Worth noting I flipped the VG image.
More important we know the DS106 Artist:
— GNA Garcia (@DrGarcia) April 3, 2016
And I claim a couple of assignment stars: ds106 Assignments: Remix an Album Cover 😉
Using Neocities who say We provide free web hosting and tools that allow anyone to make a website. and Neocities will never sell your personal data or embed advertising on your site..
GifDub is a sort of sound and gif mashup using the Giphy Api and Freesound API. The idea is to play several random gifs and audio files at the same time. You can toggle sounds on and off, replace gifs and sounds.
It is fairly silly but has been a lot of fun to put together. I suspect it will not work in Internet Explorer.
A work in progress, I’d like to add some more features and get it working in Internet Explorer.
This is not part of any ds106 assignment but it feels like DS106 to me, and it has gifs #wejamecono.
I’ve always liked random and automated random things. While these are not strictly part of storytelling I’ve managed to bring them into DS106 whenever I can.
A while back I set up @DailyCreateBot for some reason or other. Obviously a Twitter bot of some kind to do with the Daily Create. I do remember having trouble with the OAuth requirements of the more recent Twitter API and giving up.
Last weekend, on a rainy day I blew the dust of my raspberry pi and got it online and set up as a server. I was not too sure what to do with it at the time.
During the week I did revisit a project to use the pi to flash some lights depending on a Twitter search. I don’t have hardware for that but I was interested in how simple the project was. There seems to be plenty of libraries that can sort out Authentication to Twitter for you now. A bit of googling and thinking, mostly googling and I have a Twitter bot set up.
The @DailyCreateBot will reply with a suggestion of a photo challenge of you mention him on Twitter. I am using the same list that Alan Levin provided for me for the photoblitz.
The @DailyCreateBot runs on Python. This is where the pi comes in I would not even know where to begin to find out how to host a python app but the pi lets me do that easily.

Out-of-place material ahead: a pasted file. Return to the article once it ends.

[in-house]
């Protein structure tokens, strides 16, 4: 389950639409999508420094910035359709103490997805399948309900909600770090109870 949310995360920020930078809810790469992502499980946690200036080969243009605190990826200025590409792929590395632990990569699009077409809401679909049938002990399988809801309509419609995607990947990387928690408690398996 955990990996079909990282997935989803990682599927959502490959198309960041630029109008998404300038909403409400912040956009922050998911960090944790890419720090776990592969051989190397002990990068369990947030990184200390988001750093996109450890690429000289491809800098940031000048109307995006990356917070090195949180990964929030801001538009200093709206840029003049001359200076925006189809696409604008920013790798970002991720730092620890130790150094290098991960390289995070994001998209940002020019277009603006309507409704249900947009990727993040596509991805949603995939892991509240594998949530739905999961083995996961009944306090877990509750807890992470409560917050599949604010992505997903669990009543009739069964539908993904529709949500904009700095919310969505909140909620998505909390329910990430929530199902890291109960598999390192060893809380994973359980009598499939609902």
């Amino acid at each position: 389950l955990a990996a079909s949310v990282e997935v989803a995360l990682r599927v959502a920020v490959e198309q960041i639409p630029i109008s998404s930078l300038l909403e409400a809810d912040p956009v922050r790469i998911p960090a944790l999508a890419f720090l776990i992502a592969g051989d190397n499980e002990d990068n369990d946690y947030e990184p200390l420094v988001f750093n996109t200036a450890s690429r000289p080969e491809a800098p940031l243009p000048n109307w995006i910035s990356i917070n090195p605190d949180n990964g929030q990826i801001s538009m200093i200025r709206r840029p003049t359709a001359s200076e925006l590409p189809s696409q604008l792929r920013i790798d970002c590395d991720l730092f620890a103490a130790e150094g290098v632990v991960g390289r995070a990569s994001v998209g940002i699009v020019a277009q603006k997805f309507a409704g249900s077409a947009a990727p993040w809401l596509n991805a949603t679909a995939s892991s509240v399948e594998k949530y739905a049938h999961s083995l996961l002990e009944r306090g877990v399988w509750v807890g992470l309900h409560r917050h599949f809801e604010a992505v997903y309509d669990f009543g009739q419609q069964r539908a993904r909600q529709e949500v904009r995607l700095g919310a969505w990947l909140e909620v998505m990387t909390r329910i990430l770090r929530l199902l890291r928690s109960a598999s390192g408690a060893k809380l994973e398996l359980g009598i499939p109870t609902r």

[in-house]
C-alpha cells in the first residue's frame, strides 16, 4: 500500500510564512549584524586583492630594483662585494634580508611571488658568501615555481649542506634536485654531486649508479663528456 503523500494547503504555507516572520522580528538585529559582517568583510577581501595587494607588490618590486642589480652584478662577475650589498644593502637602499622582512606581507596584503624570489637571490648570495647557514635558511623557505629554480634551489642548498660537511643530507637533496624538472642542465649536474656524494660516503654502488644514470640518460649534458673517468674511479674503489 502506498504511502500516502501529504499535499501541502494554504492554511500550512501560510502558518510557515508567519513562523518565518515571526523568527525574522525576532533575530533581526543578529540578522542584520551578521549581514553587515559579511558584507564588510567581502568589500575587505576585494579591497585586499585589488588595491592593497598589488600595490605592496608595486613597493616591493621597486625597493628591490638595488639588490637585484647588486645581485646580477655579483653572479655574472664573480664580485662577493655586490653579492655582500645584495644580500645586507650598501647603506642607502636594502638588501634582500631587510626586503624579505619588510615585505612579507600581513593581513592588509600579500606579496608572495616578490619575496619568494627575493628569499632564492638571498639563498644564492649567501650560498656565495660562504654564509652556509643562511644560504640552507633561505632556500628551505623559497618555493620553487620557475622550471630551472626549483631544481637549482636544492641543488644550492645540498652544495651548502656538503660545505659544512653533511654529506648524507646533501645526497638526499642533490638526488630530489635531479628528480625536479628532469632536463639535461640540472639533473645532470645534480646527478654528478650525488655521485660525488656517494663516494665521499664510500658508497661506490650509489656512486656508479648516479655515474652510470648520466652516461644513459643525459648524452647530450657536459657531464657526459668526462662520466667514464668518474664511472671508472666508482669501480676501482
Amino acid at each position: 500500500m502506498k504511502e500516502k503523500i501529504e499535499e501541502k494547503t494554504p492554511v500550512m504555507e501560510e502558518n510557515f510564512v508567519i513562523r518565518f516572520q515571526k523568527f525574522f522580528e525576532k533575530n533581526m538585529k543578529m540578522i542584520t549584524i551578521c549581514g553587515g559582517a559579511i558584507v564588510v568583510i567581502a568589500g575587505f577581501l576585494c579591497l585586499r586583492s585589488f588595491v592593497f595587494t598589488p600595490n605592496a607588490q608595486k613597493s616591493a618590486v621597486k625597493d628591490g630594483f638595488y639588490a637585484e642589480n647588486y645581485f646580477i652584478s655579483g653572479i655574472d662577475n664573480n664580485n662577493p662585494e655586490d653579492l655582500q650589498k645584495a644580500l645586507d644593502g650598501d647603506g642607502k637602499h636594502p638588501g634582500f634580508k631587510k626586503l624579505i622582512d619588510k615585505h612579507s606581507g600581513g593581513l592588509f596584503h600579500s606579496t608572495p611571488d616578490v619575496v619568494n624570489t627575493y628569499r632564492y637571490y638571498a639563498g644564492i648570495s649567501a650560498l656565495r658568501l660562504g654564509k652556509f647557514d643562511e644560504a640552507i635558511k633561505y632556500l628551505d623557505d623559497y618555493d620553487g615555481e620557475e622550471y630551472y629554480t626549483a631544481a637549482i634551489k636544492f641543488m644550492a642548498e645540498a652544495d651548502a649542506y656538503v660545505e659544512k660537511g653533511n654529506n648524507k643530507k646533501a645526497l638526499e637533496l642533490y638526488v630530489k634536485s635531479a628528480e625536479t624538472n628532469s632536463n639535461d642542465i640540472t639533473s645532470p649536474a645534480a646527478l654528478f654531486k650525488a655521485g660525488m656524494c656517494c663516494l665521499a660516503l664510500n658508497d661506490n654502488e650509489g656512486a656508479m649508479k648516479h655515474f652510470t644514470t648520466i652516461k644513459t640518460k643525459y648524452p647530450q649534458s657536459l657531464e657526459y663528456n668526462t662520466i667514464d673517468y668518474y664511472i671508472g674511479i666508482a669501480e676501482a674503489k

I am not proposing to write a step-by-step guide here but it is worth mentioning that several things went wrong or did not work as expected. All were beyond my 2 weeks worth of Python on the mechanical mooc . All were solved by a wee bit of googling and sometime just repeating things till they worked. The delight of working on a pi is that I knew I’d I totally messed up I could just reformat the SD card, install an so again and be back to square two.
I had already:
- installed one of the basic OS FOR THE PI
- Set up SSH access so that I can get ‘on’ to the pi from the terminal application on a mac and via SSH apps on iOS.
- set up the pi as a web server and sorted out the DNS
Then I posted to the DS106 Google + group and a few kind folk tested it a bit. Rochelle asked:
That is cool +John Johnston . It worked for me right out of the bot box. Do we upload to Twitter, tag them DailyCreateBot? I’d like to see what others have done. 🙂
All very much a work in progress. There are few things to be ironed out:
- the Python bot falls over every now and again complaining about UTF8 I need to google that some more.
- the web page showing images just uses the styles used in the demo of the code. I need to tidy it up and perhaps skip tweets with the hashtag but no images.
- there is also the problem Rochelle pointed out that if you reply to the bot you get another prompt. I wonder if I could turn off replies if there is an image in the tweet?
Anyway if your expectations are low you can join in: